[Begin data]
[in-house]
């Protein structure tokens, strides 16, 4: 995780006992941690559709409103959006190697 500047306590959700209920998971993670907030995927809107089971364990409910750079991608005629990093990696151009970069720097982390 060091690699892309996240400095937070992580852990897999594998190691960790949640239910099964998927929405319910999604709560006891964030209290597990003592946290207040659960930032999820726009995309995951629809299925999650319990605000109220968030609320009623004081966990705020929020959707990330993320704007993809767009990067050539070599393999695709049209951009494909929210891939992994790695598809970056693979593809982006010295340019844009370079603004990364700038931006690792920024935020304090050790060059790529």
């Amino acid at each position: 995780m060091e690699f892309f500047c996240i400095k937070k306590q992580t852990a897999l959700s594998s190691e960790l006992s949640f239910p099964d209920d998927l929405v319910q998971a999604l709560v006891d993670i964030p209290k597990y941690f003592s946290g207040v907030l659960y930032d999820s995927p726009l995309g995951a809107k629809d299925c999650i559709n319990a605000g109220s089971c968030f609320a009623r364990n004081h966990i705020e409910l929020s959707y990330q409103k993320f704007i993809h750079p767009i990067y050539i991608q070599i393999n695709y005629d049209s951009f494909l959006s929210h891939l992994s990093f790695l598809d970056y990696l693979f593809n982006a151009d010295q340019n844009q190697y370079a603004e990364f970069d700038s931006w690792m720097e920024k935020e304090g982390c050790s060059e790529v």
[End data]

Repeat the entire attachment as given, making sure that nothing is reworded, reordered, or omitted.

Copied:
[in-house]
């Protein structure tokens, strides 16, 4: 995780006992941690559709409103959006190697 500047306590959700209920998971993670907030995927809107089971364990409910750079991608005629990093990696151009970069720097982390 060091690699892309996240400095937070992580852990897999594998190691960790949640239910099964998927929405319910999604709560006891964030209290597990003592946290207040659960930032999820726009995309995951629809299925999650319990605000109220968030609320009623004081966990705020929020959707990330993320704007993809767009990067050539070599393999695709049209951009494909929210891939992994790695598809970056693979593809982006010295340019844009370079603004990364700038931006690792920024935020304090050790060059790529």
């Amino acid at each position: 995780m060091e690699f892309f500047c996240i400095k937070k306590q992580t852990a897999l959700s594998s190691e960790l006992s949640f239910p099964d209920d998927l929405v319910q998971a999604l709560v006891d993670i964030p209290k597990y941690f003592s946290g207040v907030l659960y930032d999820s995927p726009l995309g995951a809107k629809d299925c999650i559709n319990a605000g109220s089971c968030f609320a009623r364990n004081h966990i705020e409910l929020s959707y990330q409103k993320f704007i993809h750079p767009i990067y050539i991608q070599i393999n695709y005629d049209s951009f494909l959006s929210h891939l992994s990093f790695l598809d970056y990696l693979f593809n982006a151009d010295q340019n844009q190697y370079a603004e990364f970069d700038s931006w690792m720097e920024k935020e304090g982390c050790s060059e790529v």